Consequently, the Court began to limit the circumstances in which they could be granted. Finally, after public outcry, James I of England was forced to cancel all existing monopolies and declare that they were only to be used for "projects of new invention".

This was incorporated into the 1624 Statute of Monopolies, in which Parliament restricted the Crown's power explicitly so that the King could only issue patent letters to the inventors or introducers of original inventions for a fixed number of years. It also voided all existing monopolies and dispensations. The Statute became the foundation for later developments in patent law in England and all around the globe where Britain exist. In 1641, Samuel Winslow was granted the first patent in North America by the Massachusetts General Court for a new process for making salt.

Development in 18th century

Important developments in patent law emerged during the 18th century through a slow process of judicial interpretation of the law. During the reign of Queen Anne, patent applications were required to supply a complete specification of the principles of operation of the invention for public access.

Patenting medicines was particularly popular in the mid-eighteenth century and then declined. However, legal battles around the 1796 patent taken out by James Watt for his steam engine established the principles that patents could be issued for improvements of an already existing machine and that ideas or principles without specific practical application could also legally be patented.

This legal system became the foundation for patent law in countries with a common law heritage, including the United States, New Zealand and Australia. In the Thirteen Colonies, inventors could obtain patents through petition to a given colony's legislature.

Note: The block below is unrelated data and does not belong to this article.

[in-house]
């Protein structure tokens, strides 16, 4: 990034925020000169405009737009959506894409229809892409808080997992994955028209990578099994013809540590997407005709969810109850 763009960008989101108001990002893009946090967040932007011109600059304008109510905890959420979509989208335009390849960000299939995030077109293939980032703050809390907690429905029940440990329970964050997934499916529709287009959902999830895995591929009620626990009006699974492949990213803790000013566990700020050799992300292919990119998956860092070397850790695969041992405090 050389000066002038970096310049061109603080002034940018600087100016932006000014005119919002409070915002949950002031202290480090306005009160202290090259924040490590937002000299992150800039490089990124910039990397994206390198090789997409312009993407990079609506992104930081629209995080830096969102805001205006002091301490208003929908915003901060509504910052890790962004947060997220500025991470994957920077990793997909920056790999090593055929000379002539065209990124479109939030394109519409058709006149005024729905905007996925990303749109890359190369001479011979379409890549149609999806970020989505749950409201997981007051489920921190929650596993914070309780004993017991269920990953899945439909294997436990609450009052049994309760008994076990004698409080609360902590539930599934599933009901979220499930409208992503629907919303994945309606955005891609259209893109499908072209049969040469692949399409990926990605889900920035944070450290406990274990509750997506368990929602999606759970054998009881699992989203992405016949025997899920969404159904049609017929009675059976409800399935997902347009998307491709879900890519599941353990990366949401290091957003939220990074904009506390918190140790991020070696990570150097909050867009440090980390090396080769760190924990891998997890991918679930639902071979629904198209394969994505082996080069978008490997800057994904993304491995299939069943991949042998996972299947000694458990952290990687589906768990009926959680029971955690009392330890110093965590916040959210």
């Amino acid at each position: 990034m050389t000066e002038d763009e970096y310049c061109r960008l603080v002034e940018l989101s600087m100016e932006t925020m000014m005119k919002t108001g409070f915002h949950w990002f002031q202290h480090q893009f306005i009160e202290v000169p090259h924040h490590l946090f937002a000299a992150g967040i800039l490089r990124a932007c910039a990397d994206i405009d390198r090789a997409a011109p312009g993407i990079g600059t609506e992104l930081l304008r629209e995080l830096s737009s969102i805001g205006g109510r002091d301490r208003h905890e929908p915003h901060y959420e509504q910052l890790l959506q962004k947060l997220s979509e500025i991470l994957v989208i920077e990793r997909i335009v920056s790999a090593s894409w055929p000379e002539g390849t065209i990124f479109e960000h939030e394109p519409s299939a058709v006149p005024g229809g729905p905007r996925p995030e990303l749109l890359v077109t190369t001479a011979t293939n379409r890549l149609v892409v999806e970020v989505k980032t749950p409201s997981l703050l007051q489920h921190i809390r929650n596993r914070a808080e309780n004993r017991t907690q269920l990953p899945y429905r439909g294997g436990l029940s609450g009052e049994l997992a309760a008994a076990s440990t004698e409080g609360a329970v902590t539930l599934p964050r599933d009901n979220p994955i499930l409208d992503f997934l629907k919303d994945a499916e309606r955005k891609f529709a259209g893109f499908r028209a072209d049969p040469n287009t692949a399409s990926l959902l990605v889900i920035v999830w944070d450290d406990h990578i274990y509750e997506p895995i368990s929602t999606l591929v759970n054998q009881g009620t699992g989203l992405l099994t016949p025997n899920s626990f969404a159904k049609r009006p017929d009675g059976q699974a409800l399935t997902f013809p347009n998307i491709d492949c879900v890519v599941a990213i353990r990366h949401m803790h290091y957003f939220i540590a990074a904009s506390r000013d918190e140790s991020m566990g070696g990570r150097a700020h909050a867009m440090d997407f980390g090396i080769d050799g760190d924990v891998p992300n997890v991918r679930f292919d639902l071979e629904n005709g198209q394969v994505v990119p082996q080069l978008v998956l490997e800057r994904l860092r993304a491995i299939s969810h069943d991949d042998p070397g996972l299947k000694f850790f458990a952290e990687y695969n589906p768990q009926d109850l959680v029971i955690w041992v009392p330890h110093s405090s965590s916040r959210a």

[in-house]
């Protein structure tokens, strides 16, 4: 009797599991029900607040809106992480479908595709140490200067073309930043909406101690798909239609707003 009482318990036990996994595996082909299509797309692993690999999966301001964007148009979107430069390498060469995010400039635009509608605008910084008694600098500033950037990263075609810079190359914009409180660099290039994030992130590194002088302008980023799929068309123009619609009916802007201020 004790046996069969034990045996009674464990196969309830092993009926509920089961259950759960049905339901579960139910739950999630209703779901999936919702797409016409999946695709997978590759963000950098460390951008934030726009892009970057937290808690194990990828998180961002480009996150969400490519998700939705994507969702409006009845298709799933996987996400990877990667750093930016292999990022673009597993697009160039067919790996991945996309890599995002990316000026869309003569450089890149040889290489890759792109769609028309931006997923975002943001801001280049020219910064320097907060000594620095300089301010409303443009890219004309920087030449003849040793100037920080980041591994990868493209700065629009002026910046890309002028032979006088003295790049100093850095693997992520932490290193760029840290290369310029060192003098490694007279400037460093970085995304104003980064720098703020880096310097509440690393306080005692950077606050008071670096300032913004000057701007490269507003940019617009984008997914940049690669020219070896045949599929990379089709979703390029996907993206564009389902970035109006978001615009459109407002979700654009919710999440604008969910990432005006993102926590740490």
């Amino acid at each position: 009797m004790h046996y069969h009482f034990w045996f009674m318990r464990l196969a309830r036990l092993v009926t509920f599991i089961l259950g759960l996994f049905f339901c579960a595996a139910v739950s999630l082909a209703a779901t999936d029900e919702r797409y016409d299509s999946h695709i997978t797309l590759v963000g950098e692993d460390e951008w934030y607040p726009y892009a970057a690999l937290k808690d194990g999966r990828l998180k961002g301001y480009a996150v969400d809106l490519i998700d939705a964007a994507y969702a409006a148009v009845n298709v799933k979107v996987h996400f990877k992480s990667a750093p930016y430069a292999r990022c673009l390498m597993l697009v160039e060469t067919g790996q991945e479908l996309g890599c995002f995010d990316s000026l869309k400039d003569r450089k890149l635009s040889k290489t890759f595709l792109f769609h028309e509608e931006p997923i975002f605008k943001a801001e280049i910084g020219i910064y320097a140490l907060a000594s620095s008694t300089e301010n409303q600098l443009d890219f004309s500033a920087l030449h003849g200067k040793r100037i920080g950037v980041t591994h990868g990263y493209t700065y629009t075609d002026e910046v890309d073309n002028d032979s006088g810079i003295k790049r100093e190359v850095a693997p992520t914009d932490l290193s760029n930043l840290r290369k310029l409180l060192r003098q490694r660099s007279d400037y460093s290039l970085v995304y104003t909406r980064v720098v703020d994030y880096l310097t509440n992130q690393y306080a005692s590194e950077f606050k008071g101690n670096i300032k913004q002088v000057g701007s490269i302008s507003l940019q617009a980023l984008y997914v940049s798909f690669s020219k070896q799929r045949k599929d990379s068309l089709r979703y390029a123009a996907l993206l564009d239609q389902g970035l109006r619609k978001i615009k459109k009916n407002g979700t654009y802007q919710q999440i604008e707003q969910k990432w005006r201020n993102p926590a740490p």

Towards the end of the 18th century, and influenced by the Philosophy of John Locke, the granting of patents began to be viewed as a form of intellectual property right, rather than simply the obtaining of economic privilege. However, a negative aspect of the patent law also emerged in this period - the abuse of patent privilege to monopolise the market and prevent improvement from other inventors. A notable example of this was the behaviour of Boulton & Watt in hounding their competitors such as Richard Trevithick through the courts and preventing their improvements to the steam engine from being realised until their patent expired.

Current System

There are technologies, bodies, and platforms like WIPO and Lead IP, that are revolutionising the IP and patent industry. So much has changed since the 18th century, and current patent law is designed to accommodate modern technology and allow the adaptation to future technological changes. Still, the standards for getting a patent have withstood the test of time. An applicant still has to prove they have something that's worthy of being patented and protected.